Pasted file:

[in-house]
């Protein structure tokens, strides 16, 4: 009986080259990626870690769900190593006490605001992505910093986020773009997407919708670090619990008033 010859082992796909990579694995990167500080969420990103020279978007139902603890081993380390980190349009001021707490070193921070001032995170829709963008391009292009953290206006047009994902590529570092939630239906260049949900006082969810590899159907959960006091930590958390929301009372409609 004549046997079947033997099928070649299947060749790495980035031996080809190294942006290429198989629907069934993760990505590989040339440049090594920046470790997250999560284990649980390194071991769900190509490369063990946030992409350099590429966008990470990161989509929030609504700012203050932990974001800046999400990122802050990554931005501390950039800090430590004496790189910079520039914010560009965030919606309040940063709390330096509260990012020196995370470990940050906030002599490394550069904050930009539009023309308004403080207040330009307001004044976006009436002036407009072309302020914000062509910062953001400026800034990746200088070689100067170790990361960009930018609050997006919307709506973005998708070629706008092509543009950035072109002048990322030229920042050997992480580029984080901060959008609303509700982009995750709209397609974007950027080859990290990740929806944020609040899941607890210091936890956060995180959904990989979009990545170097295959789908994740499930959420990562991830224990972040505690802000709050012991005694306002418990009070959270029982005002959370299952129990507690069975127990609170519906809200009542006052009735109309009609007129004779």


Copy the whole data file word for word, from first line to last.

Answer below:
[in-house]
């Protein structure tokens, strides 16, 4: 009986080259990626870690769900190593006490605001992505910093986020773009997407919708670090619990008033 010859082992796909990579694995990167500080969420990103020279978007139902603890081993380390980190349009001021707490070193921070001032995170829709963008391009292009953290206006047009994902590529570092939630239906260049949900006082969810590899159907959960006091930590958390929301009372409609 004549046997079947033997099928070649299947060749790495980035031996080809190294942006290429198989629907069934993760990505590989040339440049090594920046470790997250999560284990649980390194071991769900190509490369063990946030992409350099590429966008990470990161989509929030609504700012203050932990974001800046999400990122802050990554931005501390950039800090430590004496790189910079520039914010560009965030919606309040940063709390330096509260990012020196995370470990940050906030002599490394550069904050930009539009023309308004403080207040330009307001004044976006009436002036407009072309302020914000062509910062953001400026800034990746200088070689100067170790990361960009930018609050997006919307709506973005998708070629706008092509543009950035072109002048990322030229920042050997992480580029984080901060959008609303509700982009995750709209397609974007950027080859990290990740929806944020609040899941607890210091936890956060995180959904990989979009990545170097295959789908994740499930959420990562991830224990972040505690802000709050012991005694306002418990009070959270029982005002959370299952129990507690069975127990609170519906809200009542006052009735109309009609007129004779």